Friday, June 29, 2012

Anti-Death Penalty Activists Found Guilty for Protest - Four to Collectively Serve 75 days in DC Jail

WASHINGTON, DC - Today, 13 death penalty abolition activists went on trial in DC Superior Court to face a charge stemming from a January 17 arrest this year at the U.S. Supreme Court. On that date, 14 protestors unfurled a 30 foot banner, which read "STOP EXECUTIONS!" on the steps of the Court. Such displays of banners are prohibited under U.S. law.

At trial, the pro-se defendants made a case against the death penalty, and also in support of the first amendment. They challenged the constitutionality of the statue prohibiting people from displaying at the Supreme Court "a flag, banner, or device designed or adapted to bring into public notice a party, organization, or movement."

After six hours of testimony, review of the evidence and presentation of oral arguments, Judge Juliet McKenna found all 13 defendants guilty and imposed a range of sentences, varying from time served and a $100 fine (plus $50 mandatory contribution to the Victims of Violent Crime Compensation Fund), up through suspended sentences of 5 to 60 days. Additionally, in various cases, 50 hours of community service was imposed, and/or 1-3 years of probation with a stay-away order from the Supreme Court grounds during probation.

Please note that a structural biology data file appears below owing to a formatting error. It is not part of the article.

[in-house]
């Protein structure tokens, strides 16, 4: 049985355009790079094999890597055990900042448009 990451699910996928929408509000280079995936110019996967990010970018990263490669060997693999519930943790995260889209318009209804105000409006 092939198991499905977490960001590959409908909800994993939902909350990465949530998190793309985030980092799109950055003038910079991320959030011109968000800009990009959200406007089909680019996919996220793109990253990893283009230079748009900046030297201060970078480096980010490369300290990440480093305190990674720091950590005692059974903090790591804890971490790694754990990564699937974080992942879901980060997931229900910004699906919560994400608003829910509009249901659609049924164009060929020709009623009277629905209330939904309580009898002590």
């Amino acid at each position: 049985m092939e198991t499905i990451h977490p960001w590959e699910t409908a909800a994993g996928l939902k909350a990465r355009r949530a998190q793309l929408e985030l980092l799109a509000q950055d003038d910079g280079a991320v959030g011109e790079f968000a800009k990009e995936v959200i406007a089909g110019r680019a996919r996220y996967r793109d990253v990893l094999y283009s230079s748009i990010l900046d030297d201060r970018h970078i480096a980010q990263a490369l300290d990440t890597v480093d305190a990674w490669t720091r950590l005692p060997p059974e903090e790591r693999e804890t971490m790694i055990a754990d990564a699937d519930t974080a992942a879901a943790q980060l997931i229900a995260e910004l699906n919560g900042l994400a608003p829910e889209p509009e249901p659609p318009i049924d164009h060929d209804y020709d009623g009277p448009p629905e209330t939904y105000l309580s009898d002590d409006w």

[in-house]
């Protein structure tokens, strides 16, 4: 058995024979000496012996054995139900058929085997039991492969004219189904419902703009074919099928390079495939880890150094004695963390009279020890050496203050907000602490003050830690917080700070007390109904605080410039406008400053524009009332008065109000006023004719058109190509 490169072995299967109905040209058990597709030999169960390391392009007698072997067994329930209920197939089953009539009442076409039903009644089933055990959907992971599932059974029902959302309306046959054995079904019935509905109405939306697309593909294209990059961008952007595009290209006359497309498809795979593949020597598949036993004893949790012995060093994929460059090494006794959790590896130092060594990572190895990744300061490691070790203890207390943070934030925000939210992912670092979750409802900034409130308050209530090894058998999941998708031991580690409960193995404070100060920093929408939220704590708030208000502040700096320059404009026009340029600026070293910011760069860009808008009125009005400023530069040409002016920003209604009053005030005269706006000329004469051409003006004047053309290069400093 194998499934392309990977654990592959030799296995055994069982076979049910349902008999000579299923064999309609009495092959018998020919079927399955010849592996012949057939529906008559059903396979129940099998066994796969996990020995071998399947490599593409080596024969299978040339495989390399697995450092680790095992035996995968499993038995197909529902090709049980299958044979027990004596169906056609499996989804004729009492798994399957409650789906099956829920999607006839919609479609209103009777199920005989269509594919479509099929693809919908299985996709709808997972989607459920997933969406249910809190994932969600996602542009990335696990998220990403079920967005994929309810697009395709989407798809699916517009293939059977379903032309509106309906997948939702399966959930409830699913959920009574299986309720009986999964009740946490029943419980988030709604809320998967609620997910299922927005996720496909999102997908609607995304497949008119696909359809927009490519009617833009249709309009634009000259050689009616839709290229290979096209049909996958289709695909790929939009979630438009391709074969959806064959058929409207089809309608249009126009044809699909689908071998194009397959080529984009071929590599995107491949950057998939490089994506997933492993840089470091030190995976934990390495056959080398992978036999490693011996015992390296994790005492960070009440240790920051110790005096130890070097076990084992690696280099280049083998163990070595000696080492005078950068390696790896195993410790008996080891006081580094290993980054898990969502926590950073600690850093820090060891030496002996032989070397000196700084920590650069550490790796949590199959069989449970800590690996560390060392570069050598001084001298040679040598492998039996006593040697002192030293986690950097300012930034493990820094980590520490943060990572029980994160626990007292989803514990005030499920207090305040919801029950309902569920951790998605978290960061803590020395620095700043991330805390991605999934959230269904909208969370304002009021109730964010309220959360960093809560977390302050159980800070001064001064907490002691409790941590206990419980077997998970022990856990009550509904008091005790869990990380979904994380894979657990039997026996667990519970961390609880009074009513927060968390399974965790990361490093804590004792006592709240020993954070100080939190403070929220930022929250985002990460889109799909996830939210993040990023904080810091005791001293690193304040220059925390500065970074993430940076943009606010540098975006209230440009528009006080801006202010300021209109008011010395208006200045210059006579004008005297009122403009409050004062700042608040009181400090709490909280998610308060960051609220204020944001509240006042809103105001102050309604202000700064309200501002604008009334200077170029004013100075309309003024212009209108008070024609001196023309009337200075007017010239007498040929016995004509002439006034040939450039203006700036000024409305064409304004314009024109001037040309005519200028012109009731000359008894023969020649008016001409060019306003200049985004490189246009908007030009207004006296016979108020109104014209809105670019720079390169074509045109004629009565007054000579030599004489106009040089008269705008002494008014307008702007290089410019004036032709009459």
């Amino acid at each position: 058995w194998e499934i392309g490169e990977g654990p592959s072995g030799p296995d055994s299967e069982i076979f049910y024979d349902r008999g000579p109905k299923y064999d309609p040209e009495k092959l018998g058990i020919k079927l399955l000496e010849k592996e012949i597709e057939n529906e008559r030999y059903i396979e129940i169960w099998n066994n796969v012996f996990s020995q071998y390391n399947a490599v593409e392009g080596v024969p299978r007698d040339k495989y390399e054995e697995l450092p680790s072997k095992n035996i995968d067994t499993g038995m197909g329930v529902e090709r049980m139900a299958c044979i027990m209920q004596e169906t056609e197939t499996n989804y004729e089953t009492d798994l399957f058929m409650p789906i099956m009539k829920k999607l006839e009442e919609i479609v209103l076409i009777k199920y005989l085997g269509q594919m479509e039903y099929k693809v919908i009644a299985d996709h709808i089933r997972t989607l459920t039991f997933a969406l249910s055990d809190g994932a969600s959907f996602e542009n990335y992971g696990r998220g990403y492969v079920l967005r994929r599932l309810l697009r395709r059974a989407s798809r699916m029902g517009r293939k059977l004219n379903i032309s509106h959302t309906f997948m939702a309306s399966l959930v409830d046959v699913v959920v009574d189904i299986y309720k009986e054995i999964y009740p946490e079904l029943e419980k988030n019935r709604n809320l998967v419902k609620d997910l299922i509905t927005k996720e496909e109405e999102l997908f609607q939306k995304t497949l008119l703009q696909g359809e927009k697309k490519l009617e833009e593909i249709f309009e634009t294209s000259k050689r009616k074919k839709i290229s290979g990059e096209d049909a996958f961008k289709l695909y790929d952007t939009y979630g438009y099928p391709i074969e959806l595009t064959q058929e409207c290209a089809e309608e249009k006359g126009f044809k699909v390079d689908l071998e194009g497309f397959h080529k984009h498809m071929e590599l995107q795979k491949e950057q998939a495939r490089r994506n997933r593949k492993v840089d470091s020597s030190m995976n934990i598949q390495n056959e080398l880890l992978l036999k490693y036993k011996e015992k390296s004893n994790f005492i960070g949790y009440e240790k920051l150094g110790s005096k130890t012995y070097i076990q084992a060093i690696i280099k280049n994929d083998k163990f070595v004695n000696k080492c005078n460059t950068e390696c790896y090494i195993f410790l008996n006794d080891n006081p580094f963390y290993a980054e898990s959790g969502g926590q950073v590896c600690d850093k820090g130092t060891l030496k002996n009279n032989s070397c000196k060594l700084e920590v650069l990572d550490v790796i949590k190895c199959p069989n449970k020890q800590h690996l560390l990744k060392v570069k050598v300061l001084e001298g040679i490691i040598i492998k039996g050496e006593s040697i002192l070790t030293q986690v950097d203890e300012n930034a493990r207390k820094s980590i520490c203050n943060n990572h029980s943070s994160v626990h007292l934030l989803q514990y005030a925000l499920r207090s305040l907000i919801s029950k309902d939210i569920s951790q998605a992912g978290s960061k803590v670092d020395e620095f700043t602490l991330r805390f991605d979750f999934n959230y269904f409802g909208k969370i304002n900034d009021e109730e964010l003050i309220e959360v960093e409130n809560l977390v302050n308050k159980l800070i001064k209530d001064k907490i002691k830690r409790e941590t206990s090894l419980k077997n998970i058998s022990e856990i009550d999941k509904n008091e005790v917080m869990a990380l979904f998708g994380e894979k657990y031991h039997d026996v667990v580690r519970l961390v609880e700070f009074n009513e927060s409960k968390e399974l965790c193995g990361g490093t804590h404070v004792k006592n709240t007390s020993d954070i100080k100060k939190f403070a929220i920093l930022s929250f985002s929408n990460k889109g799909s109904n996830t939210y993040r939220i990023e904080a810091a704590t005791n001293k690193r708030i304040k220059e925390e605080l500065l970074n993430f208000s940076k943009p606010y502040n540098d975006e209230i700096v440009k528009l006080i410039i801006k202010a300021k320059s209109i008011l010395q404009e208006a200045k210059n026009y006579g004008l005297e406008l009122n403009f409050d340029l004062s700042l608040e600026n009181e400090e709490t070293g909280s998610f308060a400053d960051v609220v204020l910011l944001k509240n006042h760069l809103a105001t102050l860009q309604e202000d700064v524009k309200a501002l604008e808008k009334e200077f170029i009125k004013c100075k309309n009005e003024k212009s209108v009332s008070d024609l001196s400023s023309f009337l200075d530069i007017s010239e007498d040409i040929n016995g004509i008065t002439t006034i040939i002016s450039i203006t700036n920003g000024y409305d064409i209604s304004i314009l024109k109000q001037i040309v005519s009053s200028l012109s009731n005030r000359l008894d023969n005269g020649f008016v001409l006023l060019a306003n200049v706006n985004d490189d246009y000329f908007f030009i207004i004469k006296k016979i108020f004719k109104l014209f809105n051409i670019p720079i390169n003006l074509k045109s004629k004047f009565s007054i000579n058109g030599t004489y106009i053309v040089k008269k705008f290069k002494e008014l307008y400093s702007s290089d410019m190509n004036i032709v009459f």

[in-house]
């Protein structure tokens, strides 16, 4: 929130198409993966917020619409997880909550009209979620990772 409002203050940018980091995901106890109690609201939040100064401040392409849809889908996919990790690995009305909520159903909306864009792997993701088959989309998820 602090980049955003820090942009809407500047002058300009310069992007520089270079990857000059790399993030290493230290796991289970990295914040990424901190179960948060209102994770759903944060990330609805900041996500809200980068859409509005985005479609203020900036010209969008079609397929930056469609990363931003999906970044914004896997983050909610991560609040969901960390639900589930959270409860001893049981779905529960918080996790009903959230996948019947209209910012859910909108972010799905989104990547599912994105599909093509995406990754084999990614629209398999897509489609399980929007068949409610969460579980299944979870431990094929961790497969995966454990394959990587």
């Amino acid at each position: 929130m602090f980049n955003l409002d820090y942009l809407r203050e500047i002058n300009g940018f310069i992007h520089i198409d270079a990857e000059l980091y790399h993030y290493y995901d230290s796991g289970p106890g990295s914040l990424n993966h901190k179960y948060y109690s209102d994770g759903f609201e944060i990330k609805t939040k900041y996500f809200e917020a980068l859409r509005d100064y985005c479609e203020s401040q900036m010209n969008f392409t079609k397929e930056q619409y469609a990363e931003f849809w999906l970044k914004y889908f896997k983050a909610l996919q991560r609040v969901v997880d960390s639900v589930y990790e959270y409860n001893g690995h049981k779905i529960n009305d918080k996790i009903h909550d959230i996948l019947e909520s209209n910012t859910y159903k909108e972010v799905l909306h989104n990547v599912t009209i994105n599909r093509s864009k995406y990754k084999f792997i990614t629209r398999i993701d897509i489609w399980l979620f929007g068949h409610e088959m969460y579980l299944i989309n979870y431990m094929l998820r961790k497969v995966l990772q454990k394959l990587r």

Four of the defendants declared in court that they would not pay any fines or participate in community service for an arrest that they believed to be unlawful and unjust. The judge then imposed a 60 day jail sentence on 80-year old DC resident Eve Tetaz, and a 5 day jail sentence on Jack Payden-Travers (a Lynchburg, Virginia resident) and Amber and Kevin Mason (both DC residents).

Immediately following court, Tetaz said, "Of course I don't want to go to jail for 60 days. But 60 days or 24 hours... it doesn't matter. What is important is that I spoke truth to power, which was the only morally responsible thing to do."

Payden-Travers, Amber Mason and Kevin Mason began serving their sentences immediately Wednesday afternoon, and Tetaz will self report to DC jail on Monday, July 2.

All 13 defendants represented themselves, with DC attorney Mark Goldstone acting as attorney advisor to the group.

The "defendants spoke eloquently and passionately" stated Judge McKenna at the conclusion of the trial. "What a marvelous example of teamwork." The judge then commended defendant Randy Gardner for "channeling your productive ways giving back to the community." Gardner, whose brother was executed by a Utah firing squad in June 2010 said on the stand, "I can't imagine teaching [my son] that it is okay to kill someone for killing someone else." Gardner's 14-year old son sat in the courtroom watching as his dad took the stand as one of the three defense witnesses.

At the time of the January arrest, five of the defendants did not carry any identification, and when asked for their names by the police, each responded, "I am Troy Davis." Troy Davis was executed last September in Georgia under serious doubt about his guilt. Although this act of solidarity did not result in any increased penalties at trial for the involved defendants, Troy Davis's name and memory were brought into the courtroom.

Daniel Flynn, one of the defense witnesses who took the name of Troy Davis upon arrest, testified on the stand, "Troy Davis represents what is wrong with the system. Troy Davis is any one of us in this court here today." Flynn said that because of Mr. Davis's execution, "I had to do something more. Something different."